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Abstract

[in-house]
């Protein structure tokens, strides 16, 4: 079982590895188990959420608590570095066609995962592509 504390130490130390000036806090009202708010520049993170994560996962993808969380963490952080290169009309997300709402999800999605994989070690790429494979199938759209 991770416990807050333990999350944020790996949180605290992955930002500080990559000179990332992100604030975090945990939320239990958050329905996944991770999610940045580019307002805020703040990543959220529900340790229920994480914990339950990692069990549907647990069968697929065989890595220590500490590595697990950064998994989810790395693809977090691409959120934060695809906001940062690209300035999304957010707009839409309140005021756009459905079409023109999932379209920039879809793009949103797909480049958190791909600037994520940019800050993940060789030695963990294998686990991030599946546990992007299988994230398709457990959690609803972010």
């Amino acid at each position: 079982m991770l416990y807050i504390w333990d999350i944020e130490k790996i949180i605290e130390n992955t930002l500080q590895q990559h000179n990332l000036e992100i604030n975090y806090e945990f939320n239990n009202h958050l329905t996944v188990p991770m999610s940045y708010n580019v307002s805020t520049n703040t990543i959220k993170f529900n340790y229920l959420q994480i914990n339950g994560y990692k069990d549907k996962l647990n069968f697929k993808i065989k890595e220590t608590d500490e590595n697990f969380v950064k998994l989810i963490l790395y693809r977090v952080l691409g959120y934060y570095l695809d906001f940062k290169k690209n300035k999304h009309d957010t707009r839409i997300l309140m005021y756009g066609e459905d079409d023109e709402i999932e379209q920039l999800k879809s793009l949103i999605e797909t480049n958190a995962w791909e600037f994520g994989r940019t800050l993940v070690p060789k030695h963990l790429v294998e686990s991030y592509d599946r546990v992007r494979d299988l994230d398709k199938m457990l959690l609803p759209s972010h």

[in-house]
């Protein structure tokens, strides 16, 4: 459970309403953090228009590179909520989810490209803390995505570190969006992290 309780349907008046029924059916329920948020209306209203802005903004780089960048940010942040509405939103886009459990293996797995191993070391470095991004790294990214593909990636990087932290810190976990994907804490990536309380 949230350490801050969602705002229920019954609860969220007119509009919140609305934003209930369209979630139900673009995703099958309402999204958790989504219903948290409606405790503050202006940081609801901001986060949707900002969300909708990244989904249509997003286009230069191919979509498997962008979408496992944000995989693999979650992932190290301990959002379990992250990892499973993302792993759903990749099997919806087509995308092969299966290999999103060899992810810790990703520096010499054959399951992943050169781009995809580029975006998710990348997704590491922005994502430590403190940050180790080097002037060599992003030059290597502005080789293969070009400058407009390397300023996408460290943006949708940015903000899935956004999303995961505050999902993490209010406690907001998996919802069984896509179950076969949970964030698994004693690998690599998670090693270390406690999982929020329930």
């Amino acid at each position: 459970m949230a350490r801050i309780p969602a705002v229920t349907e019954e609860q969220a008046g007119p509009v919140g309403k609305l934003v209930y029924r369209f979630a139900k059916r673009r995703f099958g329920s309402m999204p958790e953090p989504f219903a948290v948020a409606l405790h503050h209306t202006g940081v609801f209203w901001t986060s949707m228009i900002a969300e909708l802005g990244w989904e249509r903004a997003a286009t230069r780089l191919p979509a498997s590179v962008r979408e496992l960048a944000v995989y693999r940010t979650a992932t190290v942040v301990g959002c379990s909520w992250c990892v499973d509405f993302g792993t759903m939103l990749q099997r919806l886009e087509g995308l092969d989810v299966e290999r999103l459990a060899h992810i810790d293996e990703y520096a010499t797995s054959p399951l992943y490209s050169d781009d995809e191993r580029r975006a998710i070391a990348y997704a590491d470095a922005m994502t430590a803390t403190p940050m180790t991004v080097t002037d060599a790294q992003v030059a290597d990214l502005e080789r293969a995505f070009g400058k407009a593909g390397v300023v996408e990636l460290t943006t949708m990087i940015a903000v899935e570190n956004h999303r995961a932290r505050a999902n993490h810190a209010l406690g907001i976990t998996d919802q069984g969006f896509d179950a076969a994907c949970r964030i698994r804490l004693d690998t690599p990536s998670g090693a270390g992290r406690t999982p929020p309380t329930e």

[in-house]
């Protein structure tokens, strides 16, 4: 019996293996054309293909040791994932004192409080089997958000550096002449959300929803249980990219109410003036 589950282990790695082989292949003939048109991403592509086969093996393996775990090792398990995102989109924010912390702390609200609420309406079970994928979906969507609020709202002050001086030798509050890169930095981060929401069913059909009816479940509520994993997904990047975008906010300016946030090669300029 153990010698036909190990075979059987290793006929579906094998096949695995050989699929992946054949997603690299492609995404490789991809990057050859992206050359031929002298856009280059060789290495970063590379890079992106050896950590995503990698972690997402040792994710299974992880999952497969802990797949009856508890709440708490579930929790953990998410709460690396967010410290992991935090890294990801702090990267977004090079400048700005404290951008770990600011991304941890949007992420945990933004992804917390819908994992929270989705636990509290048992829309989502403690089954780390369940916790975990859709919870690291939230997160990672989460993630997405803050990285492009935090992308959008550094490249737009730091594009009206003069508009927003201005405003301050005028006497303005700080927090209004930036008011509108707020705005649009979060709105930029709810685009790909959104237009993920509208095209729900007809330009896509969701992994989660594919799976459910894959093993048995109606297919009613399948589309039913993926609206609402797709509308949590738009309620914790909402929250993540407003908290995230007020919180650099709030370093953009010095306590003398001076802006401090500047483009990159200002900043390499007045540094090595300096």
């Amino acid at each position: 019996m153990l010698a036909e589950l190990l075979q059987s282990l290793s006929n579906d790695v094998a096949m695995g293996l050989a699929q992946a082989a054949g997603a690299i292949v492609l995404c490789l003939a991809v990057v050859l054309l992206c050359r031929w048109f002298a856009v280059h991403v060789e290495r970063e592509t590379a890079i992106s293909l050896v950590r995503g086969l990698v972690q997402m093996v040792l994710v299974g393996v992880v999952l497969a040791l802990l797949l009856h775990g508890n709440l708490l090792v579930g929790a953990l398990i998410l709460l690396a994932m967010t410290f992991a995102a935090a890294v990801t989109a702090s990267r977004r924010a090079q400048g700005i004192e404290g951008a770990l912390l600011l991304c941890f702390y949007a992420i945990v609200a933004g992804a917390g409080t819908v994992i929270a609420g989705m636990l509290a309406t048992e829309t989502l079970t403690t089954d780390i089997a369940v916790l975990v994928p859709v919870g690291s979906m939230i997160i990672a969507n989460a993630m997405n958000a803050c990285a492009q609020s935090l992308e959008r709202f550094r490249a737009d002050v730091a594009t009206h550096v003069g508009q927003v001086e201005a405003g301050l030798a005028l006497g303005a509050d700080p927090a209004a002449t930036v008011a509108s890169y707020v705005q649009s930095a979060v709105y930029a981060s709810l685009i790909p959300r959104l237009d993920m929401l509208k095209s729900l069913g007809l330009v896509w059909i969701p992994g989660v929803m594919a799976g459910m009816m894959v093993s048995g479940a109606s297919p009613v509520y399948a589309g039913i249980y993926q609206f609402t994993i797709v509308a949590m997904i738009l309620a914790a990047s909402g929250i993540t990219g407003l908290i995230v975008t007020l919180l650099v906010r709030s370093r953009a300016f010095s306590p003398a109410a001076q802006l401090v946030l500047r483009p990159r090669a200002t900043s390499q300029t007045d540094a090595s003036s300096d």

This dissertation investigates how industrial wineries make a contract with Chinese villages for land leases and labor employment, even as local government seeks to promote the wine industry as a way to expedite China’s agricultural industrialization and farmland consolidation. My research findings contribute to our understanding of the ways property is embedded in social relationship and expresses the norms and values of communities (Hann 2007). It also provides a critique of recent anthropological literature that portrays a Chinese society as an individualized and fragmented one, and that presumes Chinese villagers are static, passive, and individualistic with little grounding in community values (Anagnost 2004; Zhang and Ong 2008; Yan 2010). Chinese villagers, I argue, reacted to the introduction of industrial vineyards as experienced farmers, strategic negotiators, and sometimes devoted community members although within the limitations imposed by a changing market order. Upon the de-collectivization in the early 1980s, land use rights were distributed to villagers in an egalitarian manner under the Household Responsibility System leaving ultimate land ownership still in the hands of the village collective. Due to this unique institution of collective land ownership, wine companies had to negotiate with each village for the land lease, and they were also obliged to employ villagers as contract farmers so as to guarantee their economic subsistence. In this process, villagers have maintained an egalitarian principle as they autonomously decided matters of selecting contract farmers, arranging contract fields, and distributing rent revenue among villagers. Obviously, villagers are situated in a disadvantageous position under the contract with a wine company as the long-term land lease for more than twenty years deprives them of other economic opportunities in the region’s rapidly developing market. Nevertheless, villagers managed to negotiate with wine companies for favorable contract conditions and loosened labor control, and utilized vineyards as part of their economic strategies. The study is based on the long-term residential research in rural China engaging with daily farming practices of villagers, and investigating the relationship between winery managers and contract farmers. My research stretched over five years from a preliminary research in 2009 to two-year dissertation research in 2012-2014, which helped to grasp the changing attitudes of research subjects according to the region’s market environment. In fieldwork, I assisted farmers with diverse tasks of vine cultivation, socialized with villagers at a local restaurant, and interviewed them during house visits. I also interviewed wine experts such as local officials, vinologists, magazine editors, and wine dealers in order to understand the structural and technological issues in China’s wine industry. This case study of China’s industrial vineyards reveals that the neoliberal restructuring by agribusiness capital cannot be unilateral, but has been entangled with the pre-existing configurations of post-socialist institutions, and limited and challenged by communal responses from below (Nonini 2008; Pieke 2009). My ethnographic data demonstrate that the political legitimacy of collective land ownership was not maintained just by villagers’ nominal entitlement, but has long been reinforced by their autonomous practices of land distribution, auctions, and readjustments deeply based on an egalitarian principle of land use.

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